Now I was hearing his name, and places I could find him, but the bastard was always surrounded by Sturmabteilung goons, who hustled me out of a meeting with threats and menaces. By the time I found the courage to go back, he had been arrested and sentenced after the Bürgerbräukeller nonsense: an anarchist friend of mine had an idea of getting him killed in prison, but nothing came of it. Our safe frivolous enclaves began to dissolve. Suddenly economics mattered. You sat down at a restaurant and the bill had gone up by several thousands by the time your waiter presented the cheque. I began to feel I had missed my window, that I should have gone back to whatever Austrian cowtown he came from and strangled the fucker at birth. Too late now, the man now grown would survive numerous assassination attempts, and I watched the pathetic coalition intrigues with a growing dismay. I mean, you didn’t need to be a time traveller to see what was coming. The city kept changing in small, sly ways. Again people began to disappear. I was rounded up after they burned the Ohel Yaakov and the library, I spent some months building a labour camp in the ruins of a beautiful suburb where once there were homes and businesses and places where my friends and I could wander and eat and drink.

            I fled the city and joined up with a group of partisans. We hid in forests, dodged air raids and rampaging Waffen-SS and carried out occasional raids on distribution centres, for ausweise and food: I was captured in ’43, sent to prison, escaped, was recaptured in Pomerania and shuttled around a series of forced labour-extermination camps – Auschwitz, Dora-Mittelbau, Mauthausen, Auschwitz again, finally Bergen-Belsen – and I don’t want to speak of these places: if you so wish, you can read about them, in Wiesel, Hilberg and the others, read about the selections and the experiments and the gas chambers and the pits of corpses, frightening stuff, and all true, every word. But when we first staggered, the living dead, into liberated Europe, most men were like me, we demonstrated the famous British reserve. It’s only now, twenty years later, that people are beginning to write about this long nightmare, and others are beginning to listen.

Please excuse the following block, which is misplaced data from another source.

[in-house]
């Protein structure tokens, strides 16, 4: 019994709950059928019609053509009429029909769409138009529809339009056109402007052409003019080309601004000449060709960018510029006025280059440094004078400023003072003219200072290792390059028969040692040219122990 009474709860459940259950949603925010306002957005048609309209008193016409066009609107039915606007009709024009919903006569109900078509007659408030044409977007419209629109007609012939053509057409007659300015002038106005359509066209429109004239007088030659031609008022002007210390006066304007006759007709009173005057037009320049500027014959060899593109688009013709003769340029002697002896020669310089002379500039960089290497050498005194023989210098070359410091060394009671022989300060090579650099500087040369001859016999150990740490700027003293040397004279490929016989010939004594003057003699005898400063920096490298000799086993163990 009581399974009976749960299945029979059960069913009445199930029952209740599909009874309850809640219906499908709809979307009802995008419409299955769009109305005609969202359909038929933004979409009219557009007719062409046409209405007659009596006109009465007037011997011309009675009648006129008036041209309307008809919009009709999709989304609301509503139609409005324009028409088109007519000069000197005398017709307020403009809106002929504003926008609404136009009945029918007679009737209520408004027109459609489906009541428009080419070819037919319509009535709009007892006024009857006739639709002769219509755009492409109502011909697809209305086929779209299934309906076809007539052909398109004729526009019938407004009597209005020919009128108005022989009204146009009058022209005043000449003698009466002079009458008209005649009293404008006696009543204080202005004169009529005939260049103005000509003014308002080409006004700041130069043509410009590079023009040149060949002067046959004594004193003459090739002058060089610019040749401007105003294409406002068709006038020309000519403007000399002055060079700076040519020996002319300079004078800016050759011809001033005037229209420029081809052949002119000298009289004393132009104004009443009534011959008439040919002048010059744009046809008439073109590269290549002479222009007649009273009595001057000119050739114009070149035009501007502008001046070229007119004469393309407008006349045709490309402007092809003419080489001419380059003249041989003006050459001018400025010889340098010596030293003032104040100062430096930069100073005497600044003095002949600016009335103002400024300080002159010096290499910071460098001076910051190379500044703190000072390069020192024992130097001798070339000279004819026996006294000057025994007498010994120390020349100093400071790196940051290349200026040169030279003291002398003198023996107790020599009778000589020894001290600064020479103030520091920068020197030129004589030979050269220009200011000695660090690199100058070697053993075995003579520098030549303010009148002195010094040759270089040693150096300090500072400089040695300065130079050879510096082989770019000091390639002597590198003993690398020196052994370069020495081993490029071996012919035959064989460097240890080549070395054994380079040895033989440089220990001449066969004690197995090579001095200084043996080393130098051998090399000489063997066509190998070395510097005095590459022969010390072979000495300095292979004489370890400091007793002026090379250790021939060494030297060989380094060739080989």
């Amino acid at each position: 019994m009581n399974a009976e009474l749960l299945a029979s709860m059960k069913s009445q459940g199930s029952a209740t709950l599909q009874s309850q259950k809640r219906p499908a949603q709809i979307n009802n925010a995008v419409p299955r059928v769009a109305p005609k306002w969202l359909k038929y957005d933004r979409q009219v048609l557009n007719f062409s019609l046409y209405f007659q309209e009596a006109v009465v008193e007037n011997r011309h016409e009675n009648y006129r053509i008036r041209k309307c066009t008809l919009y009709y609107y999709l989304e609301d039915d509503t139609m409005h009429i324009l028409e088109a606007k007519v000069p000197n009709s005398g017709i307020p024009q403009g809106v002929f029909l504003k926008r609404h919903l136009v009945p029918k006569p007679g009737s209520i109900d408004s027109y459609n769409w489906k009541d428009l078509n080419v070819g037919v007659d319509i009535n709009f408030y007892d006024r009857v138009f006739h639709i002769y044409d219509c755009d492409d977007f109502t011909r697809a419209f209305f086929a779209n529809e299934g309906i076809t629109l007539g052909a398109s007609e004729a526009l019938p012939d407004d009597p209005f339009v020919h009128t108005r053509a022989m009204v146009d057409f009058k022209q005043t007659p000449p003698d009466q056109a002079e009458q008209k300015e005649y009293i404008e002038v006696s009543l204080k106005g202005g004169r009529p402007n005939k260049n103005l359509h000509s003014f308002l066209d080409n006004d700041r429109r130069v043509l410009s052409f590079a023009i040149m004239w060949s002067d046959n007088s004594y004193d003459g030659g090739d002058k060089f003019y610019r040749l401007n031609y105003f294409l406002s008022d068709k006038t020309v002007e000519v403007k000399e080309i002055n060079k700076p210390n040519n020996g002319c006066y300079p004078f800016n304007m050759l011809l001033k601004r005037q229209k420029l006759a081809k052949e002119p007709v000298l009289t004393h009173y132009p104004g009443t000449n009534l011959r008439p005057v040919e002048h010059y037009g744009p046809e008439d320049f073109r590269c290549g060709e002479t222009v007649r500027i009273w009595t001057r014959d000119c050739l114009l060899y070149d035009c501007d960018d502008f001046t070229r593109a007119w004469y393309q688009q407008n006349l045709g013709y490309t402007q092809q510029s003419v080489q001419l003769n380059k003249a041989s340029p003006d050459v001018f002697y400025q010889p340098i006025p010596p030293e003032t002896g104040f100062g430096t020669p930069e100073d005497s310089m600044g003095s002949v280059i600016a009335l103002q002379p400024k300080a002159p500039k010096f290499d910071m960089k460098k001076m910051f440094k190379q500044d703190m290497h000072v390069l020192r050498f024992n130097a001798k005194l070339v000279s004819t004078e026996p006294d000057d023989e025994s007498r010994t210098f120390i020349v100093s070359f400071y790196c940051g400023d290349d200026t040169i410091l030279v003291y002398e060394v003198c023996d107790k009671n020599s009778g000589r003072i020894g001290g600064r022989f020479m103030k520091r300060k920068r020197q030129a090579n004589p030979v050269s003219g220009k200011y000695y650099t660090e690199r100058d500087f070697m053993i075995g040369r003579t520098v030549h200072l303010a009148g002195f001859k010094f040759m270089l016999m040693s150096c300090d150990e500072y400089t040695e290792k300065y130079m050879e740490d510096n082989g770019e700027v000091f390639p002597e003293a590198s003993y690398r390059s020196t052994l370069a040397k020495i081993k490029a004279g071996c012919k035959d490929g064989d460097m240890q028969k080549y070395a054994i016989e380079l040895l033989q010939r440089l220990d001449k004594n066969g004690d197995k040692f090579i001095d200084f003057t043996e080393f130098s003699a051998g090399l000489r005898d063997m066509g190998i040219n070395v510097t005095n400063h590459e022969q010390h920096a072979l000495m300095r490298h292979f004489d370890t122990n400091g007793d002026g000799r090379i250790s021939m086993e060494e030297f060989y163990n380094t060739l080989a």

I married an auxiliary corpswoman from Indiana who I met when I was working as an orderly in the field hospital in Lublin. We shared a bottle of prunejuice and two cigarettes sitting on the half-ruined stone wall outside the complex. We went back to America, like a lot of people who came through that time. Forget all this gothic militarism – here was Little League games, hopscotch grids on sunny sidewalks, burger joints and blameless sunsets. I bought new suits and sold insurance in Marion County. It’s not a bad life, and particular as I grow older, I find that experience washes out memory like tides on sand. The whole idea that I came back through time – on some late summer midweek evenings, when I’m taking out the trash, it feels like that was the delusion, that I never came from the future at all, that I never lived in England, that I never drove a hybrid car or used a word processor or held such a gadget as an iPhone. When I think that one day there will be a year 2015 it feels fake and surreal, like something out of the Edgar Rice Burroughs books my sons like to read. I guess we are all time-travellers, going forward, one moment at a time, and it’s up to us to make good use of such moments, for ourselves and others around us. The truth is that I was never any good at history, and no longer read much about it. The stars over my house are beginning to be crowded out by soft, warm lights cast up by myself and my neighbours like slow fireworks. The present feels like a real thing on such nights, safe and elemental.

Max Dunbar lives in West Yorkshire. He blogs at and tweets at